Techblogg

The importance of segmented subnets [Rant]



At hosting companies of small to medium size, smaller customers often get placed into shared
subnets. This has its problems and its advatages, and I thought I´d ellaborate on that for a bit.

The not-so best practise
Several variables needs to be addressed when keeping multiple customers in one subnet.
The main disadvantage is the administration required when allowing a customer with several servers
to communicate with each other. Most major brand firewalls lets you define access rules using a servers
FQDN, while some only allow communication based on IP.

Obviously, this means that allowing communication between two servers, on the same subnet, while still
keeping all other customers on the same subnet out, comes with considerable administration. When the customer
base starts growing and some customers starts to expand, this turns into an administrative nightmare.

The other option, means sticking with an open subnet, where everything can communicate with everything, and
the access rules are controlled via Windows firewall (or iptables) on the hosts. This is about as far away from best
practise as you can get, and I advice you to never touch this, not even with a ten foot pole.

Other problems with keeping clients within the same subnet is the risk of virus infection.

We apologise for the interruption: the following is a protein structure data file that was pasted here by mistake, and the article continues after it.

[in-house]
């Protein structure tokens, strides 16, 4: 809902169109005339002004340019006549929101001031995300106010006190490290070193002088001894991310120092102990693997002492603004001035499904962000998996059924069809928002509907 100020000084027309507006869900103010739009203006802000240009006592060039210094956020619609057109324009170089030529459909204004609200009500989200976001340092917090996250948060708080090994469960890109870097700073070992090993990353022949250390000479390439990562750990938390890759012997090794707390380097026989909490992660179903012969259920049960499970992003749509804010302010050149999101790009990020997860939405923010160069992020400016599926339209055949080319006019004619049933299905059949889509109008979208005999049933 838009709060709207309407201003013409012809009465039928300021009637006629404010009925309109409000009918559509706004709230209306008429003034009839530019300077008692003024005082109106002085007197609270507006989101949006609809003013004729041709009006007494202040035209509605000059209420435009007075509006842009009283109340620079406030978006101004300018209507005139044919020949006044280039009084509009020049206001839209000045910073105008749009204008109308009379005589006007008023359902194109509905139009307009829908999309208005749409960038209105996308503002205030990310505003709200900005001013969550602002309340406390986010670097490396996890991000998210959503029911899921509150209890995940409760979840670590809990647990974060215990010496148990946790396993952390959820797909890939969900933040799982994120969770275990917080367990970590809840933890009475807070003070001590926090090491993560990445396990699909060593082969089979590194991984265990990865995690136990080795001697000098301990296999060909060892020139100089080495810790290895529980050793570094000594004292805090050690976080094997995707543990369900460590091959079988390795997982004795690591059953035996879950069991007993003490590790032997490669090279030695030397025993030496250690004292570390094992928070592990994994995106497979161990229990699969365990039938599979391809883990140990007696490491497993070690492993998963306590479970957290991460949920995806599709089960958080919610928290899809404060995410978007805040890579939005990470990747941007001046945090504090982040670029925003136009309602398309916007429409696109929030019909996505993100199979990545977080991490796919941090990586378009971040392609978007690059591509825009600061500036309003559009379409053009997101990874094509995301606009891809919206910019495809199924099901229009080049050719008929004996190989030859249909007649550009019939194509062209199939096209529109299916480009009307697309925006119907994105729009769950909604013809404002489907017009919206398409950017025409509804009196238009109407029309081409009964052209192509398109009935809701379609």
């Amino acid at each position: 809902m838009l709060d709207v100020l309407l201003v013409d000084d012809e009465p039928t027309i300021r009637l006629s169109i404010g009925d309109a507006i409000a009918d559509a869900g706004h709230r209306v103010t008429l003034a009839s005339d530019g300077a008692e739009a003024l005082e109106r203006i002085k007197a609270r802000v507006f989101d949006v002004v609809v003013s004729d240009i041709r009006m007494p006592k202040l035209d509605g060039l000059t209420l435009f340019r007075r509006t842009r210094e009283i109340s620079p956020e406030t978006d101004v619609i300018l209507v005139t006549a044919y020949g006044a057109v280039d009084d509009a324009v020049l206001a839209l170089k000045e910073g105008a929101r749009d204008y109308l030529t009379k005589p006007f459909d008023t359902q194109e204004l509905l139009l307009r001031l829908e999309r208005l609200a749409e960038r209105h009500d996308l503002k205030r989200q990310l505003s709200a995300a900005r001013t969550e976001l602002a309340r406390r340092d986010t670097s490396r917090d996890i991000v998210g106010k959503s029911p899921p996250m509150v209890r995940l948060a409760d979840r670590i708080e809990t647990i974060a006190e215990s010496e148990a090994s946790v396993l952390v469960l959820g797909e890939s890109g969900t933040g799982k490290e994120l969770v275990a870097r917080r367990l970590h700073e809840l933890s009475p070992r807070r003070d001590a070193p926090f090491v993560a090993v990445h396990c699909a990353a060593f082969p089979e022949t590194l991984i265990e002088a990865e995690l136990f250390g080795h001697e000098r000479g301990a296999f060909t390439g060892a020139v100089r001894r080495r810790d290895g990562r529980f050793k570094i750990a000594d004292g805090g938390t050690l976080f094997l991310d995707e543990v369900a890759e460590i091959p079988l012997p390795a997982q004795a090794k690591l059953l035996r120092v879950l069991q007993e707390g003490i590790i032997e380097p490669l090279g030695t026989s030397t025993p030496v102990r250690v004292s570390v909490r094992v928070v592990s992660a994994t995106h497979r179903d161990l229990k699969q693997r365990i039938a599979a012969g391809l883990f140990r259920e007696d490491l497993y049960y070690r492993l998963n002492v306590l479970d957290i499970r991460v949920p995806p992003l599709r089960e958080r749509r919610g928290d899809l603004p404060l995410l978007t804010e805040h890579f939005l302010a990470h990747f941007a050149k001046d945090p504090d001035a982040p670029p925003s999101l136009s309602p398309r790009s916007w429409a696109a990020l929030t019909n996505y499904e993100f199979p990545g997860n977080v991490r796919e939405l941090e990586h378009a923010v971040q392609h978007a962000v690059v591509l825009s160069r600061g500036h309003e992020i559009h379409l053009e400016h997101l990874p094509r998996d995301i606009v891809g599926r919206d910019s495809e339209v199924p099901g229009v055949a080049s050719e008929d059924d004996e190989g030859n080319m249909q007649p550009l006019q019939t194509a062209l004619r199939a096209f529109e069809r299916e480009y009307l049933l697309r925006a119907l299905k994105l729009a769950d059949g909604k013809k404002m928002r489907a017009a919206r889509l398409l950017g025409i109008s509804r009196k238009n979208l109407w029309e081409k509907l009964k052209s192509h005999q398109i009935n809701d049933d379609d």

You should always use an antivirus, and preferably one with a good reputation. Yet, it might not be enough.
And when one client gets infected, your entire customer base will get infected.

Yet another problem is growth.
If you place a lot of customers, where some will stay with one server for years while some will have as much as monthly expansion,
you will at some point run out of IP adresses. The odds of a customer growing beyond 253 hosts in a dedicated subnet, is
small to none.

A clever way of handling this, is using DHCP for the entire server base in the subnet, but reserving IP adresses for each client host.
This means that while your customers gets to keep the same IP as if they were static, you can scale the subnet as you wish, while the DHCP
updates the network configuration on your hosts for you.

Last, but absolutely not least, if one of your customers hosts gets compromised (hacked, in lay mans terms), the subnet can be scanned for weaknesses from the inside.
And they will likely be many...

Still, segmented customer networks are preferable in any situation

The advantages of this are so numerous I don´t know where to start.
You can define access rules specific to each customer, where you allow their entire subnet, leaving you free of administration in the case of expansion.
In the event of compromise or virus-infection, the spread will stop within the subnet and can be easily contained.

Growth, as mentioned earlier, won´t be a problem.
The odds of your company having more customers than subnets available from the private range of subnets, are about as likely as you getting hit by a metorite.
Sure, one customer might become so large, that one /24 net wont be enough, so assign them another one. It wont matter, you can spare it.

Remember!
"Back-End" is not a subnet, it´s a definition of what´s not accessible from the internet.